Wound breakdown (dehiscence); usually wounds heal quite rapidly over the first 2 weeks following surgery. Occasionally however if there is any reduced blood supply to the skin and/or infection, the wound may not heal. Usually when this happens it is only over a small area, approximately 1-2 cms at most, and tends to happen where the blood supply is the worst. In case of a breast reduction which has got an inverted 'T' scar (see background information above) this would be at the lower end of the vertical scar where it meets the horizontal scar at the chest wall. If there was a degree of wound breakdown this is managed by applying dressings over the wound and donning ones brassiere over the top of this. The dressing may then be showered off on a daily basis and a new dressing reapplied by the patient. It may take a number of weeks for the wound to heal and in such circumstances the scar maybe wider than one would otherwise desire and then scar revision further down the line could correct this.

Nipple necrosis(death); the design of a breast reduction/mastopexy allows one to move a low lying nipple upwards into a more youthful position. To do this one must preserve the good blood supply to the nipple on the remaining breast tissue. Because of anatomical variation and other factors, importantly smoking, there is a risk that there is not enough blood gets to the nipple and the nipple could die (necrosis). The risk of the entire nipple dying is less than 1% but it is possible that only part of the nipple could die and the risk of this is again less than 1%. Because smoking is a significant risk factor in causing nipple necrosis it is wise to stop smoking at least 6 weeks prior to surgery.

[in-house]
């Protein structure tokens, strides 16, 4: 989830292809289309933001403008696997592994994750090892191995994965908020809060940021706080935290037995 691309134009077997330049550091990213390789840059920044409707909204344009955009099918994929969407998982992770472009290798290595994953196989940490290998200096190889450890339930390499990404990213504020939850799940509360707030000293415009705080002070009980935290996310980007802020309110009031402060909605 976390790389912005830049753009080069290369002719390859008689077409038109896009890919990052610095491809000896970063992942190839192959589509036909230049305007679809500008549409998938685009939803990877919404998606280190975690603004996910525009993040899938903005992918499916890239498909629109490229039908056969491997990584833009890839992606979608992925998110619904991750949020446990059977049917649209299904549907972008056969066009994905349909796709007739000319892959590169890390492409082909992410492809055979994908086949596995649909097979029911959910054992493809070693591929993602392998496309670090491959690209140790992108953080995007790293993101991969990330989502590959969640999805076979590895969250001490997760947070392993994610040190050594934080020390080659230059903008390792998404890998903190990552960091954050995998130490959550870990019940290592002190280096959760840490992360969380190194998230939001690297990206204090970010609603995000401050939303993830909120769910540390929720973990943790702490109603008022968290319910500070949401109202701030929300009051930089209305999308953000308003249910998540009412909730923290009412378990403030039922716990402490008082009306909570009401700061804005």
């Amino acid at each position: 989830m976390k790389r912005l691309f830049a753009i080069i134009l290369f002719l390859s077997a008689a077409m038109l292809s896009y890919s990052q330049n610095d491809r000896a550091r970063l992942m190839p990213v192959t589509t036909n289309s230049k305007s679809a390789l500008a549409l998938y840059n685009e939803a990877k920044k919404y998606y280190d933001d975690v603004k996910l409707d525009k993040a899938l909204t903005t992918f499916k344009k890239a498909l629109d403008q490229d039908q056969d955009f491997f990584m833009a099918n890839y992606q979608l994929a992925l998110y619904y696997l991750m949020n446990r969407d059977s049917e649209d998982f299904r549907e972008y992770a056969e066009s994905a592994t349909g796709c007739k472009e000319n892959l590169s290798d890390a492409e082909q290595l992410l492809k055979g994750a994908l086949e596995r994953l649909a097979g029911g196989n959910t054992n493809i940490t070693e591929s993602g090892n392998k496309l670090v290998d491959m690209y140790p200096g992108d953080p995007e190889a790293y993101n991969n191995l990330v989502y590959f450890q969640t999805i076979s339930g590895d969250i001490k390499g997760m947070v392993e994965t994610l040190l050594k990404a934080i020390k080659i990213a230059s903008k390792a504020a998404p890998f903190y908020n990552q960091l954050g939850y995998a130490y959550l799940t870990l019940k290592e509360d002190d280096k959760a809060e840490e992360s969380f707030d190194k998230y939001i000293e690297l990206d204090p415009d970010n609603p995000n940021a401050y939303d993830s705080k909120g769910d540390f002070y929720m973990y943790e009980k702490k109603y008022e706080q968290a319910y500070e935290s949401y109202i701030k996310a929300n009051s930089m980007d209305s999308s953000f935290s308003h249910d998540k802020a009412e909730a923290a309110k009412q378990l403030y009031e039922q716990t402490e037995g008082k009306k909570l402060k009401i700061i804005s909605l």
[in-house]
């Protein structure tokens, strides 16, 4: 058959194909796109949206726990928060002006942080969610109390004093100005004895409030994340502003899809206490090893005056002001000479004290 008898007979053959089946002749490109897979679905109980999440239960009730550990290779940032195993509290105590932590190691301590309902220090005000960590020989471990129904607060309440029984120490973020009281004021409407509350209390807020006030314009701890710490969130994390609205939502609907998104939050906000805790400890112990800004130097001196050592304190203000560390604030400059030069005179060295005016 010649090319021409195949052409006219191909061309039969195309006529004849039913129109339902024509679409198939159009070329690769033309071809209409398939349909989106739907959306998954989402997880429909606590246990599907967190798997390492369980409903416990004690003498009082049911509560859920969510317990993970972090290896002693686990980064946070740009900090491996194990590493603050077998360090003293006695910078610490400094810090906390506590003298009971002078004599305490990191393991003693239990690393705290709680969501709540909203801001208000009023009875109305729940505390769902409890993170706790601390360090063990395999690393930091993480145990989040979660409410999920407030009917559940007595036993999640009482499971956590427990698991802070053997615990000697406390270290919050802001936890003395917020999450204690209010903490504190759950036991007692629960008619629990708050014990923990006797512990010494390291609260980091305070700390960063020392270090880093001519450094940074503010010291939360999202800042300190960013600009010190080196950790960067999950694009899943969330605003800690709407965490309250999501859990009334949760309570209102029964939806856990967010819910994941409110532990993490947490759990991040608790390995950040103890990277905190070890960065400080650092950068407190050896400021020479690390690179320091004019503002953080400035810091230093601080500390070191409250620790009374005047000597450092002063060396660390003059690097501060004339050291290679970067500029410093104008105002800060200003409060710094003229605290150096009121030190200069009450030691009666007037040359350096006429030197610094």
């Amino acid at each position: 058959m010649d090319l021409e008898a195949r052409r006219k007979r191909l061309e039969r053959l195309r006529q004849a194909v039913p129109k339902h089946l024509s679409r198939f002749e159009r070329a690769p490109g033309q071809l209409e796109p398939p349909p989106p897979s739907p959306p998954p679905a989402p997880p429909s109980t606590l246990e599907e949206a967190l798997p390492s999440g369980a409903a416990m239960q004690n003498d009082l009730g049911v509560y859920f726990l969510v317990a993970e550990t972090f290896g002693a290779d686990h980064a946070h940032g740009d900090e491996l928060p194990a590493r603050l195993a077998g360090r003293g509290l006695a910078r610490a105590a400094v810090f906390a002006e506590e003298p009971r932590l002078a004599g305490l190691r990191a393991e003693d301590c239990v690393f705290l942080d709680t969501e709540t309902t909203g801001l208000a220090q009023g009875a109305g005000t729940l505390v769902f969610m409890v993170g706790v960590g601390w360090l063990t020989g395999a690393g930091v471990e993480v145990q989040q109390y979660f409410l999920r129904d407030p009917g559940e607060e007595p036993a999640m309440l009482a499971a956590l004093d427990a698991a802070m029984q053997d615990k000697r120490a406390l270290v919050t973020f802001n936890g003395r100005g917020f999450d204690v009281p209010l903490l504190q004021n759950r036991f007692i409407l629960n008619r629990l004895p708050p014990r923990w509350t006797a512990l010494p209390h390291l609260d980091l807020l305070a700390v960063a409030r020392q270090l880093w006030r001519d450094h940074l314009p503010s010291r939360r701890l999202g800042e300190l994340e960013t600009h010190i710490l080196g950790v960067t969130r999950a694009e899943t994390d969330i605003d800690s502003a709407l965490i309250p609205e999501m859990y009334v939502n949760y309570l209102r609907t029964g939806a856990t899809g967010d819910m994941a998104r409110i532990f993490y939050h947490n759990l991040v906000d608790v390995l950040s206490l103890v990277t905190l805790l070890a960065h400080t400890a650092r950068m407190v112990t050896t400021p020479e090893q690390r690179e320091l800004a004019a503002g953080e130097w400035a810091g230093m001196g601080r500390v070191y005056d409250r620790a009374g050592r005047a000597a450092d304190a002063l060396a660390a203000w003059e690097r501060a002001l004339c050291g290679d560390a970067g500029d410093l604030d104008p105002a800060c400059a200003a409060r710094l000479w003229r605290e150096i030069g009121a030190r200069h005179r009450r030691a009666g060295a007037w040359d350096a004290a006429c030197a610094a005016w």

Nipple numbness; most patients will have a degree of nipple numbness for a while after surgery but this is usually temporary and good recovery of nipple sensation tends to occur after any where between 6 months and 2 years. There are of course some cases where patients may have complete loss of nipple sensation and this can occur in up to 25% of patients.

Breast feeding; patients who are considering having children and wish to breast feed would be best to defer any breast surgery until their family is complete. Not only is this to permit the breast feeding but also if there is any change in breast shape or size with pregnancies then this can be addressed with surgery after ones family is complete. After breast reduction surgery or mastopexy one cannot guarantee that one is able to breast feed in the future although it is technically still possible as the breast ducts are still attached to the nipple.

Fat necrosis (death); Like nipple necrosis insufficient blood supply to the fat of the breast can cause the fat to die. This manifests itself as lumpiness of the breast tissue and occurs in less than 5% of patients. The lumpiness that is felt after fat necrosis is transient and goes away in the fullness of time.

Revisionary surgery; because wound healing and bodily responses are involved in the scar maturation and wound healing process there is always a small chance that there may be the need for secondary procedures to give the best possible result whether there be residual asymmetries between the breasts or unsatisfactory scars. The chance of this happening are approximately 1-2%.

Deep venous thrombosis; any operation carries with it a small risk of developing a blood clot in the lower legs that is known as a deep venous thrombosis (DVT). If a DVT were to develop then this can travel to the heart and be potentially fatal. The risk of a DVT after this type of surgery is extremely small, less than 1 in 10,000 risk. Patients on the oral contraceptive pill would be at a slightly increased risk because the pill can increase the clotting of the blood. Although the risk is reduced by stopping the pill, overall the risk of a DVT is still very small, and thus it is not absolutely essential to stop the pill and indeed if ladies were to stop the pill they may be at risk of pregnancy, which in itself carries with it a high risk of developing a DVT !